The apostle John shows great interest in the city of Jerusalem. From the Holy City, the City of David, some of the religious elite came to John the Baptist to ask, “Who are you?” (John 1:19). According to John, Jesus went up to Jerusalem after having performed His first miracle and cleansed the temple at Passover time (2:13). There, many believed in Him (v. 23). Thus began an interest in the Holy City and its festivals, around which John structured his gospel account of the life and ministry of the Savior.
Yet throughout John’s writings, there is always a tension between the importance of Jerusalem in God’s purposes and the fact that these purposes transcend the earthly city that had been so long beloved of the people of God. Celebrated by the psalmists as the city of prophets and the mother of kings, Jerusalem was at the very center of the outworking of God’s redemption in human history. Yet Jesus declared outside its precincts, to a Samaritan woman, that “the hour is coming when neither on this mountain nor in Jerusalem will you worship the Father” (4:21).
This is illustrated in Jesus’ triumphal entry to Jerusalem in John 12:12–19. In Psalm 118:26, David had declared blessed the one who came in the Lord’s name; now the crowds cried “hosanna” in fulfilment of this prediction, as the prophecy of Zechariah 9:9 was realized — the King of Zion had entered the city, sitting on a donkey’s colt. Yet His enemies — Jerusalem’s religious elite — declared, horrified, that “the world has gone after him” (John 12:19). Nothing demonstrated this more than the appearance of Greek Gentiles desiring to see Jesus (vv. 20–22), a phenomenon interpreted by Jesus Himself as the result of the dying of a seed in the earth that would bear much fruit (v. 24). His own death, in other words, in the environs of the Holy City would draw men and women from all over the world to the Savior.
These themes coalesce in the book of Revelation. The Bible concludes with John’s vision of a glorified church from all over the world populating heaven. The church, the bride of Christ, is presented to her heavenly Bridegroom in John’s vision. That vision, in which there is so much that is old and drawn from the Old Testament, also contains much that is new.
The apex of the new creation is a new Jerusalem that is characterized by several distinctive features. Unlike the old Jerusalem, this city is a perfect cube in shape, which is full of the divine glory — just like the inner sanctuary of the temple. In old Jerusalem, that glory was domesticated within the temple precincts, but its effulgence is now the characteristic of the heavenly city.
It is portrayed as an ideal city, with a wall of demarcation running round it and twelve gates on which are inscribed the names of the twelve tribes as well as twelve foundations upon which are inscribed the names of the twelve apostles. This Jerusalem is the culmination of God’s redemptive design; this is the church that Jesus has been building (Matt. 16:18). The foundations have long been laid, and the walls mark it out as a distinct entity, built for the people of God.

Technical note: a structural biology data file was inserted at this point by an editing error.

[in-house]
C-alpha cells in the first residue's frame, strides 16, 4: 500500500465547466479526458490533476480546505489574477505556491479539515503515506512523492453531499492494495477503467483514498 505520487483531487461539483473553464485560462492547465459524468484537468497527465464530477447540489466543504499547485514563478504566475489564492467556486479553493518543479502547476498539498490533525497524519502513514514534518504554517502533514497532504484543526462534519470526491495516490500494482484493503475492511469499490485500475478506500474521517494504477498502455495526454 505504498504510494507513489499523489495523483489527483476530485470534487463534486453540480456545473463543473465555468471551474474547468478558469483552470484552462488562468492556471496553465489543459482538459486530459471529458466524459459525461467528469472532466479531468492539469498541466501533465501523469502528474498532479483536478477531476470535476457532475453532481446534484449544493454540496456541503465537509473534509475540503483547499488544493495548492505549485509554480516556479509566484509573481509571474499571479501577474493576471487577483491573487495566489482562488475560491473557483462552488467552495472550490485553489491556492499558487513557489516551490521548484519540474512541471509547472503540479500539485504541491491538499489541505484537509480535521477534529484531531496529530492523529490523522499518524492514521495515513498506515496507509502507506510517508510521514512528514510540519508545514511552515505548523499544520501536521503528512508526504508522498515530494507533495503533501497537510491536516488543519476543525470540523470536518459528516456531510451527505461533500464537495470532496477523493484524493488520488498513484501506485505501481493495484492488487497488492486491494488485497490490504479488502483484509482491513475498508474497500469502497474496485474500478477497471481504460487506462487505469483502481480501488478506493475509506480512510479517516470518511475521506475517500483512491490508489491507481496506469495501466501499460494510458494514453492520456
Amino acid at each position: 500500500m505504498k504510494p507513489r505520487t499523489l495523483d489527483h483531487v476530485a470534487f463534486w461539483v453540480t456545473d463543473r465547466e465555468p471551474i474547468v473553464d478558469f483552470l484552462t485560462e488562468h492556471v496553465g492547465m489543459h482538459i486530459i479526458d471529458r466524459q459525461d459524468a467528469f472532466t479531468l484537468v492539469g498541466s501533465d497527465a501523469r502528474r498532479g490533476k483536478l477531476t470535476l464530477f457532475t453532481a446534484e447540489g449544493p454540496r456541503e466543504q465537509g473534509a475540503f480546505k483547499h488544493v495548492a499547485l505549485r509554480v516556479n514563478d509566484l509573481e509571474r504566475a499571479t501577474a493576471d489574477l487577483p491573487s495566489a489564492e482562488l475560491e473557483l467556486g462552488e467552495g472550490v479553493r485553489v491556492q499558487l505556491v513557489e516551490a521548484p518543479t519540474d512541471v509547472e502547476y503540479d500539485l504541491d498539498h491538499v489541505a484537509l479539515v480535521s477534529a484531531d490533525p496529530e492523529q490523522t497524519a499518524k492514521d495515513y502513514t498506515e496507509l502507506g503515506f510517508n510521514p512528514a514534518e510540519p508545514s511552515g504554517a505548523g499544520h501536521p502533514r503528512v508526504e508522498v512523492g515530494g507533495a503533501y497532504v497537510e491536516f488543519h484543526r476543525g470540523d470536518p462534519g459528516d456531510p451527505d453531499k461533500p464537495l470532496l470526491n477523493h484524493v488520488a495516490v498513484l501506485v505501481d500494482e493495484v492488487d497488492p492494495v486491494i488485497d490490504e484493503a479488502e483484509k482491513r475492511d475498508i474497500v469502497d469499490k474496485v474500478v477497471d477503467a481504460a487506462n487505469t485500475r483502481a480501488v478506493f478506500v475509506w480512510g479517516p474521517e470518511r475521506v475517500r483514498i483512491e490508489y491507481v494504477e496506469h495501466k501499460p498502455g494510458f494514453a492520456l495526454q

Surprisingly, and significantly,
there is no temple in this new Jerusalem. After all, it was the temple that gave the glory to the city, not the city that gave glory to the temple. But the most sacred element within the walls of old Jerusalem is missing from the new. The shadows of the older covenant have completely disappeared now that the perfect day has come. The Lamb of God is the sacred element of the new Jerusalem, who gives the heavenly city all its luster and glory. Things that were glorious in nature — things like the sun and the moon — are not necessary in glory. This is the land of perfect day, where there is no night (Rev. 21:25), where the light of the moon becomes like the light of the sun in the day when the Lord binds up the brokenness of His people (Isa. 30:26).
The city-bride of Christ is further described in terms of safety and sinlessness. The gates of the city, so important for keeping safe those who were within the walls and excluding those without, are now perpetually open (60:11; Rev. 21:25). This city is populated by perfect, clean, holy, sinless men and women — the redeemed of the Lord who return to Jerusalem with everlasting joy (Isa. 35:10). There will be no more sorrow. The day when Jeremiah and Jesus lamented over Jerusalem is gone. The roll call is complete. Those whose names are recorded in the book of life are accounted for. All of Christ’s soldiers have returned home.
This really is the most wonderful description of heaven, replete with biblical imagery yet transcending every attempt to capture its perfection in human language. Such a city as John describes defies our powers to imagine it. Why, then, as John Calvin says, should we fear death? “If we reflect that by death we are recalled from exile to inhabit our native country, a heavenly country, shall this give us no comfort?” On the contrary: “no man has made much progress in the school of Christ who does not look forward with joy to the day of death and final resurrection” (Institutes 3.9.5).